Brian Vera defeated Sergio Mora by majority decision in another well fought, highly entertaining bout.
The fight started out pretty typical to a Sergio Mora outing with Mora using his defense to stay away and elude punches. Vera got off a few shots, but it was Mora’s left hand that kept Vera from being reckless. Still, Vera did manage to effectively pressure Mora and at the end of the 1st round Vera had Mora in the corner and delivered some meaningful shots that could have stolen a close round to that point.
It seemed that Vera (21-6) had no preference as to where the fight took place, whether it was along on the ropes or in the middle of the ring. However, it was apparent that Vera found more success when he had Mora’s back against the ropes or in the corner.
The fight really began to pick up in the 3rd round, where the San Antonio crowd cheered on a relentless Vera. It seemed that the action would really pick up in the last 20 seconds of the round or so. At this point Mora didn’t seem frustrated, but he was being successfully smothered by Vera.
Mora (23-3) began to find his stride late in the 3rd and well into the 4th, catching Vera with slick left hooks and uppercuts. Mora was using a combination of counter punching and elusive footwork to match Vera’s consistent pace. Both men were jawing at each other during the rounds and Mora — using his superior footwork –would escape the corner and then willingly return against the ropes to allow Vera the upper hand, each time signaling to Vera that he was willing to give Vera that luxury.
The fight was starting to live up to the first bout between the two fighters. Still, it wasn’t being consistently fought by Mora. The success he found was far and few between. It seemed like Mora couldn’t miss with his left hand, but he wasn’t throwing it nearly enough to put himself ahead on the cards. However, the fight itself was really solid and provided us with great action, much like the first bout.
Sergio Mora and Brian Vera had a tremendous fight the first time around. That fight took place on February 2011 on ESPN’s Friday Night Fights in Dallas, Texas; during Super Bowl weekend. Vera got the best of Mora in that fight winning by split-decision after 10 exciting rounds. Mora contends that he got jobbed in the fight, but Vera’s constant pressure was a bit more impressive than Mora’s slick, defensive oriented fighting style.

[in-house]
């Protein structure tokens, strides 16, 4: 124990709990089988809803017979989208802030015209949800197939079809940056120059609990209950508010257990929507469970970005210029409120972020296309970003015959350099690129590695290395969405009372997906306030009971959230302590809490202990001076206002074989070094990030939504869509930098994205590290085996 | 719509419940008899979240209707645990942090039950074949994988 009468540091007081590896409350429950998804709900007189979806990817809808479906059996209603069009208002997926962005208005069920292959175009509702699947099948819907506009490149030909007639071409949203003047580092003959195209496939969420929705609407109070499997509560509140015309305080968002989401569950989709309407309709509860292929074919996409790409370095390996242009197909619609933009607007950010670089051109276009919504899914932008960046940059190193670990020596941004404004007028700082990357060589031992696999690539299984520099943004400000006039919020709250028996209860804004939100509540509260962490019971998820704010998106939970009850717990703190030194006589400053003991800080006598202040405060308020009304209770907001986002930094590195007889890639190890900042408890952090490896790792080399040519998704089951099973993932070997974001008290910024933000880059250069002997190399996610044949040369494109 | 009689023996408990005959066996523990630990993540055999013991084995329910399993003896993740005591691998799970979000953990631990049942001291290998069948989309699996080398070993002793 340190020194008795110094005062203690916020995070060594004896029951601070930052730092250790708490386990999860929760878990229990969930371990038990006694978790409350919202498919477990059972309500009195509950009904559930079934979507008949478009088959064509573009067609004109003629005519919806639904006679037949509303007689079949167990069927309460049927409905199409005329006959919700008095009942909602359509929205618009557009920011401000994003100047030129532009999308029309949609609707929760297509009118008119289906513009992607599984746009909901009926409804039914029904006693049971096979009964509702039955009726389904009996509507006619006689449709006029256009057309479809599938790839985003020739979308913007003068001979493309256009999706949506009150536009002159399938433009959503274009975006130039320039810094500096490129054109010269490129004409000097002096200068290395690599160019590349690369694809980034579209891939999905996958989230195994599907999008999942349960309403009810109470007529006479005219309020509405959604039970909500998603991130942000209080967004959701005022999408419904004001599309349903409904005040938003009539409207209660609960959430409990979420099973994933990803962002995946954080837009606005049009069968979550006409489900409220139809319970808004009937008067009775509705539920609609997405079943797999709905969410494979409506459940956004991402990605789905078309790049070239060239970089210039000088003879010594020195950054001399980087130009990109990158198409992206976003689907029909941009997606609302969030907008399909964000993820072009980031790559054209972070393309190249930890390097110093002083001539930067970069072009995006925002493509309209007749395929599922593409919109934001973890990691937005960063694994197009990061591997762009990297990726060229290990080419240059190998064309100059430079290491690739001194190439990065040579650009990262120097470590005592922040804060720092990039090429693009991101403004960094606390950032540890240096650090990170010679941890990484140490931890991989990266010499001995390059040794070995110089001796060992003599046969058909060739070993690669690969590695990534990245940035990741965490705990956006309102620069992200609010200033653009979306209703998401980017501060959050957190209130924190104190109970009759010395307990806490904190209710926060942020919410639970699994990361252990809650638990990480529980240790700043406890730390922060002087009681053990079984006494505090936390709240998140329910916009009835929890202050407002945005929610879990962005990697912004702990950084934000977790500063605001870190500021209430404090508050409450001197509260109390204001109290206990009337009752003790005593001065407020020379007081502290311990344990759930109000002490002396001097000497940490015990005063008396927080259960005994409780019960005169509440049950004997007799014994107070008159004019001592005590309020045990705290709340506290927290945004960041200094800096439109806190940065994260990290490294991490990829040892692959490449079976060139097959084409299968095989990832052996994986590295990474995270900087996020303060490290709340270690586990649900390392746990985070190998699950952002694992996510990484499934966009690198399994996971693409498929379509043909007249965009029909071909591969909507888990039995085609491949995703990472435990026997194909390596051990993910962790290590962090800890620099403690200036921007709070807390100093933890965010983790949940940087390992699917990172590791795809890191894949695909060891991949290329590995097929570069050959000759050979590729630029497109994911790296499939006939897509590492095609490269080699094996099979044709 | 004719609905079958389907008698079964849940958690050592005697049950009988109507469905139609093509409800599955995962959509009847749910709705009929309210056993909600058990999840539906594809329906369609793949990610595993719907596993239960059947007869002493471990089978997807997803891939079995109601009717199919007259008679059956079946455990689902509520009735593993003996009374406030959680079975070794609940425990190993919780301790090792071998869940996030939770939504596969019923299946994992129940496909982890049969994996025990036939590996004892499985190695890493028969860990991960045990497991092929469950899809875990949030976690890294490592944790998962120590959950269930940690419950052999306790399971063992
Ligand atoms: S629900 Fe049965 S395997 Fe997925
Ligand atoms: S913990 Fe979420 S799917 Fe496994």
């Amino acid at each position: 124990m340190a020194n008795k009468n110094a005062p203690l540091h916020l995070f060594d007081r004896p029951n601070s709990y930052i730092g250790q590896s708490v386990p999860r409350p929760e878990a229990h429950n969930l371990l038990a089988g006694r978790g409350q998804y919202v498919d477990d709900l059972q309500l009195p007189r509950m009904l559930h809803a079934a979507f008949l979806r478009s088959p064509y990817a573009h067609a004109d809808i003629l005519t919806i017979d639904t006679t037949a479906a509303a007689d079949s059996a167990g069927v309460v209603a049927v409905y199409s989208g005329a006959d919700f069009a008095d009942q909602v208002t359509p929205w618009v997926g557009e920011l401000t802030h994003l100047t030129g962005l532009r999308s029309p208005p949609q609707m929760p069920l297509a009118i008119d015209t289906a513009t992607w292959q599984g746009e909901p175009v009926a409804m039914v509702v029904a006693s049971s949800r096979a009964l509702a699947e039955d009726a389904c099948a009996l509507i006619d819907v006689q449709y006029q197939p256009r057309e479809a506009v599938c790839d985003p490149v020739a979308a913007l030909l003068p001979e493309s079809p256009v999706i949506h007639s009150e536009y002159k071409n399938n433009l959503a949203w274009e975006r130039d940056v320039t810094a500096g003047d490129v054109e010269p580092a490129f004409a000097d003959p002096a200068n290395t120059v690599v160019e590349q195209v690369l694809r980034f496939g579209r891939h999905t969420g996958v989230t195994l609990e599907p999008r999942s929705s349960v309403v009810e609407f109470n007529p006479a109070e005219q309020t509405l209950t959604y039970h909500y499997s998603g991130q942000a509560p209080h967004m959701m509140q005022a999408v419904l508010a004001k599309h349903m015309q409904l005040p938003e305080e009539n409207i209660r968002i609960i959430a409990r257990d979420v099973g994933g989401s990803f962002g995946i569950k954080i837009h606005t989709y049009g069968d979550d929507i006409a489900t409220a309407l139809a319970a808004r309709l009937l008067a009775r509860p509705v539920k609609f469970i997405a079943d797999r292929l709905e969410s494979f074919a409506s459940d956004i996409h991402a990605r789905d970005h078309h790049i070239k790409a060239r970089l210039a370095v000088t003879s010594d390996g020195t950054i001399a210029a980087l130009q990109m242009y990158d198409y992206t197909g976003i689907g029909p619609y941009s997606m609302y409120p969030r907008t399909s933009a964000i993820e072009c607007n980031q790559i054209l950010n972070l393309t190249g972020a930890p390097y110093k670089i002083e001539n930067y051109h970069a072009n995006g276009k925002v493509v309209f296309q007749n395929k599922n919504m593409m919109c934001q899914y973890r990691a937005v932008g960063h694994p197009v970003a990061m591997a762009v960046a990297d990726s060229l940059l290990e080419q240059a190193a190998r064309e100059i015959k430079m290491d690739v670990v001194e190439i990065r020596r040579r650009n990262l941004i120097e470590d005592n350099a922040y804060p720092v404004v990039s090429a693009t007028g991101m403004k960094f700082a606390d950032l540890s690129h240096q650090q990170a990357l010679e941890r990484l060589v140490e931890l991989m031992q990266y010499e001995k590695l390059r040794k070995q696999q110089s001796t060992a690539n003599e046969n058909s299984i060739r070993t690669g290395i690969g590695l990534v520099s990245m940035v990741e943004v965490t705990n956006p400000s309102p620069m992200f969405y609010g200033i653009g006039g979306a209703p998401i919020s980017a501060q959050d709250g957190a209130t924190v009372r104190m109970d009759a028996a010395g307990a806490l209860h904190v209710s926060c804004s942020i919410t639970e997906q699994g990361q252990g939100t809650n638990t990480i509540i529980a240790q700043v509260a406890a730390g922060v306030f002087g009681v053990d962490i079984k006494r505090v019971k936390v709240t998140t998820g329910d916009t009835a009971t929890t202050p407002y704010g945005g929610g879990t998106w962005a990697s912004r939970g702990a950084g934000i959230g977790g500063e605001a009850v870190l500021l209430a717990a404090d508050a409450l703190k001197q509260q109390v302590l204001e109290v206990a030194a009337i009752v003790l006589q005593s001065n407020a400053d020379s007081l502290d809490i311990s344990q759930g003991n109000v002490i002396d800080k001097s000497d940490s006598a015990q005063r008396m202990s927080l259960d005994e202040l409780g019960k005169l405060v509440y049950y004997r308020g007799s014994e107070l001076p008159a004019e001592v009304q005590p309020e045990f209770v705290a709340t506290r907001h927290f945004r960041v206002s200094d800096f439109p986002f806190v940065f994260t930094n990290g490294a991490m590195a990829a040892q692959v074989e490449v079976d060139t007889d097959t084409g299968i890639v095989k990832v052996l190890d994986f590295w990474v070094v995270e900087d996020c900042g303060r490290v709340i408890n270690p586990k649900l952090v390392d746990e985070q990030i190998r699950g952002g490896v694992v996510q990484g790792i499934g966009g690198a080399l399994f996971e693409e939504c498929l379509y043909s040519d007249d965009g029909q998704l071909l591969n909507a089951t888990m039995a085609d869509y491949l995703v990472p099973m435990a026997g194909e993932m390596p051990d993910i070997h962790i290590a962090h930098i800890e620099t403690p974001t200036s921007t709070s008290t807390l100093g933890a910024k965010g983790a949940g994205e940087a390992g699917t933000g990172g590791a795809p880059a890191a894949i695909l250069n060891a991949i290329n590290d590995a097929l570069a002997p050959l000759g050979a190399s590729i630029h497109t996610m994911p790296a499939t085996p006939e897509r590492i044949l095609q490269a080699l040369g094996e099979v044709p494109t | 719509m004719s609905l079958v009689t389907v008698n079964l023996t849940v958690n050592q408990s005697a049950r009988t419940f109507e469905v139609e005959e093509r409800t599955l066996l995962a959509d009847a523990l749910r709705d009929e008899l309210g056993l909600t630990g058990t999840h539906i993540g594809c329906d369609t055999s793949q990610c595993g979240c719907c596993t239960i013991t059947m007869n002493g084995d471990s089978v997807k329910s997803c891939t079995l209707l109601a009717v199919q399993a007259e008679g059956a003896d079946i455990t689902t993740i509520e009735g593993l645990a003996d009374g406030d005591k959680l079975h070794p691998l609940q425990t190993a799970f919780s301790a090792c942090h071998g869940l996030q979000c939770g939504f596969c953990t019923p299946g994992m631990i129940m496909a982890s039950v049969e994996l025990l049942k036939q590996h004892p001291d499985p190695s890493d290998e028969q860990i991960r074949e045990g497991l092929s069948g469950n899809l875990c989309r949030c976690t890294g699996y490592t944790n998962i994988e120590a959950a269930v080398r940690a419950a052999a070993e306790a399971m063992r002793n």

In the buildup to the rematch, both fighters engaged in a war of words and the fight became much more personal. Mora – who’s always been a bit theatrical – was seen talking, gesturing and taunting Vera during the fight. At the end of the first half of the fight, it seemed like the story of the first fight would play out to a tee; with Mora being a bit too in active in comparison to Vera.
Although, it must be known that Mora did let his hands go a bit more than normal in particular rounds, it’s just when you have a solid volume puncher like Vera it takes more than a round or two of excessive punching to look good.
In the 7th round, it seemed that Mora couldn’t miss with his left hand; the problem is that he wasn’t throwing it nearly enough. At the end of the 7th, Vera caught Mora with a counter-right hand – a shot that left Mora on wobbly legs – again it was the last few seconds of the round that stole the show.
It seemed as though the shots Mora landed stayed with Vera and in the 9th round Mora began to land tremendous punches. The key in that round was Mora letting both of his hands go. Once again, it was the closing moments of the round that really energized the crowd and possibly decided the round for Mora. At the bell, it was obvious that Vera felt the barrage of punches that were being rained down on him.
In the 10th, Mora came on strong and started attacking Vera. It was an unusual sight to see, Mora being the aggressor, but nevertheless Mora was effective in that role landing hard shots on Vera, who would carry those shots with him throughout the fight. Towards the end of the 10th Vera came on a bit and Mora reverted back to his slickster ways, with a bit more effectiveness this time around. At a point when it seemed that Vera was going to be put away, he returned back with a right hand that led to one of the best exchanges of the night.
Another element of the first fight that was playing out in the rematch was the fact that Vera looked good early on in the first half of the fight and Mora relished in the second half. This was a factor in their rematch. However, this time we got 2 extra rounds with the NABO middleweight title up for grabs.
In the 11th, it pretty much played out like the majority of the rounds before with Vera being the aggressor and Mora being defensive minded- keeping his right hand in his back pocket.
The 12th left little to the imagination as both fighters buckled down and tried to finish the show. It wasn’t the best round of the fight, but it wasn’t terribly easy to score either.
Thaboxingvoice.com scored the bout 116-112 for Vera.
The fight went to the scorecards and two judges scored the fight 118-110 and 117-111 for Vera, while the 3rd judge scored the bout even 114-114, giving Vera the majority decision victory.
There were elements of the rematch that mirrored the first fight, but in the end it was Vera who separated himself the most from his first performance.
I think the decision came down to appearances, and it appeared that in the rounds that could’ve been given to Mora, Vera still looked good. However, in the rounds that Vera won, Mora rarely maintained consistency and didn’t look nearly as good.
We’ll see what’s next for Vera; time will tell if he can turn this win into one last run in the middleweight division.